Prior to the advent of railroads, Portsmouth was a hub for stagecoach transportation, maintaining regular schedules to various surrounding towns. In 1830, a trip on the Portsmouth and Columbus turnpike took 18 hours in good weather and cost about $5. A resident could also board the Ohio River ferry and catch a stagecoach from South Shore, Kentucky to most cities in the Bluegrass state. During the first half of the century, stagecoaches carried most of the mail and packages. An estimated 50 coach houses (stops) were scattered throughout the county. The group shown in the mural was en route to Glen Springs, Kentucky for an outing.
Ohio and Erie Canal
This mural shows a section of the Ohio and Erie Canal as it progressed northward from Portsmouth. Portsmouth was the southern terminus of the canal, which connected Lake Erie to the Ohio River. Construction of the canal began in the summer of 1825 and was completed in 1832. The canal covered a distance of 306 miles. Just to the right of the center portion of the mural is a covered bridge crossing the Scioto River and immediately adjacent to an aqueduct which conveyed the canal across the river. Alongside the main picture are sketches of the terminus at Portsmouth and a map showing the route of the canal from Portsmouth to Cleveland.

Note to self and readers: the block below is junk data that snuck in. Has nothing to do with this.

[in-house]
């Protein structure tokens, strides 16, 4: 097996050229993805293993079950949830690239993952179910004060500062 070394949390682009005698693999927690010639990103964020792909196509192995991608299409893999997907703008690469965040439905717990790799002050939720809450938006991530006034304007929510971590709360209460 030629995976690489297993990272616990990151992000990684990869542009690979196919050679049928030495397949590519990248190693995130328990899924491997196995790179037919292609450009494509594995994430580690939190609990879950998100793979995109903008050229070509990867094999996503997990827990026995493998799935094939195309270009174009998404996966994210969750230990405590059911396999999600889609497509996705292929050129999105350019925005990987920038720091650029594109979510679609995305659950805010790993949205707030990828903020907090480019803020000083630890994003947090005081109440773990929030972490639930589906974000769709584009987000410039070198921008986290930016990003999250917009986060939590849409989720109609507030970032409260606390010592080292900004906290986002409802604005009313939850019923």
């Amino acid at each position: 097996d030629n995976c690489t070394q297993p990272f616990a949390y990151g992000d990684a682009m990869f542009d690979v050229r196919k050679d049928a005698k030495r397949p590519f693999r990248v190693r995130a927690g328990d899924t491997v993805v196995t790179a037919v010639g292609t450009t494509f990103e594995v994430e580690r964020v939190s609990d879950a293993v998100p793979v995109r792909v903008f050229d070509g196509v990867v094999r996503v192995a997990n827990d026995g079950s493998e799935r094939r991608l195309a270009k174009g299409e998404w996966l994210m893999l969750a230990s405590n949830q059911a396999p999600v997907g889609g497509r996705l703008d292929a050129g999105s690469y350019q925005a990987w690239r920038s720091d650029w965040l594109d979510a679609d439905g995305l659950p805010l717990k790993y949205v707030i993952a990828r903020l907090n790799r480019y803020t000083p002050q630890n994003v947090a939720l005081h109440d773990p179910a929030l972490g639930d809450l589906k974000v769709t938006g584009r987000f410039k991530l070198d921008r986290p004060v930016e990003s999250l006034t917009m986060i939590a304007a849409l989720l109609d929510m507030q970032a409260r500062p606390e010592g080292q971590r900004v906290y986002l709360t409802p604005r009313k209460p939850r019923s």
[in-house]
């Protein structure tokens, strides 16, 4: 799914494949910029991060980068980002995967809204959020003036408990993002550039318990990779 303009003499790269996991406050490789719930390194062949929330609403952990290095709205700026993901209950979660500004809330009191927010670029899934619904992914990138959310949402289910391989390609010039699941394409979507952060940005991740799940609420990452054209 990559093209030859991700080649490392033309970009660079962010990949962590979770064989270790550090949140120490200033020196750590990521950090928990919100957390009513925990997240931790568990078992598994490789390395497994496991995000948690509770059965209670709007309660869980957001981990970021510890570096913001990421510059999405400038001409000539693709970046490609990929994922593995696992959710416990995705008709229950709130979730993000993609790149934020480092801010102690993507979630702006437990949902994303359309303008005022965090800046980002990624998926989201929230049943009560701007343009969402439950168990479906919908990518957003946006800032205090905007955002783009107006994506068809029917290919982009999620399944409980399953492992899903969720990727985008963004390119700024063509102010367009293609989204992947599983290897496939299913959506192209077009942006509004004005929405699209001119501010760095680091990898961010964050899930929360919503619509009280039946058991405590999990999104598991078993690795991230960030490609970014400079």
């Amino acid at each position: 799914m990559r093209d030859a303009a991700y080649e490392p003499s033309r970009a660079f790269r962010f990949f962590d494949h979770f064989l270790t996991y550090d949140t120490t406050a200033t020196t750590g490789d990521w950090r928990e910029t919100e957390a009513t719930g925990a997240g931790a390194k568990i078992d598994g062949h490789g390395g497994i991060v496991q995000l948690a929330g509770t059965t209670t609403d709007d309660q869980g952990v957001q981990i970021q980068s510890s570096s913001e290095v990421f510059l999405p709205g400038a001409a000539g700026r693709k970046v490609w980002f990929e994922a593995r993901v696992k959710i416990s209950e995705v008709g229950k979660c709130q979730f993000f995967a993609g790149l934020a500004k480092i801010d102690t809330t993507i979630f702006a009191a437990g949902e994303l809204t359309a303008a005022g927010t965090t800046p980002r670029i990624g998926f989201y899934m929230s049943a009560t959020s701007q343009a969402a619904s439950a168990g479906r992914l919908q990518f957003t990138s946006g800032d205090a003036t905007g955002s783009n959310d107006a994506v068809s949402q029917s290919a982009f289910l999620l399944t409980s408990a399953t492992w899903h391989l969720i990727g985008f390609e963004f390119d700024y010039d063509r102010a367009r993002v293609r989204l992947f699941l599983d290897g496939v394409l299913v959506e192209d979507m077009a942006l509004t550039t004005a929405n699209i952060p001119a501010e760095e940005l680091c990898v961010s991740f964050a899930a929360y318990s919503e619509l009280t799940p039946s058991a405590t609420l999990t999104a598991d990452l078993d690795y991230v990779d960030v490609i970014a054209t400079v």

Hanging Rock Region
The discovery of a rich vein of iron ore extending from Jackson, Ohio south to the Ironton, Hanging Rock, and northern Kentucky areas gave birth to iron furnaces that dotted the countryside in the 1800's similiar to the one shown here. Iron ore, limestone, and charcoal were charged in top of the furnace and heated to smelt out the liquid iron which flowed from the bottom of the furnace into sand troughs to solidify into pig iron. The pig iron produced in these furnaces was transported to the Gaylord Rolling Mill (near the Ohio River) and the Scioto Rolling Mill (Third and Madison Streets) in Portsmouth, as well as to many plants in the east.
Early settlers took advantage of two important natural resources that were prevalent in Southern Ohio - clay and stone. This mural depicts a quarry (left), where slabs of stones were cut from the earth, shipped to stone mills, and custom cut for numerous projects, including homes, building facades, and fireplace mantels. To the right is a brick plant that produced paving bricks, made of clay, for lining iron and steel-making furnaces. Many of Portsmouth's early streets were also paved with these bricks; however most of those streets are now covered with asphalt paving. Franklin Blvd., Oakland Crescent, and portions of Washington Street still retain their original Portsmouth brick flavor.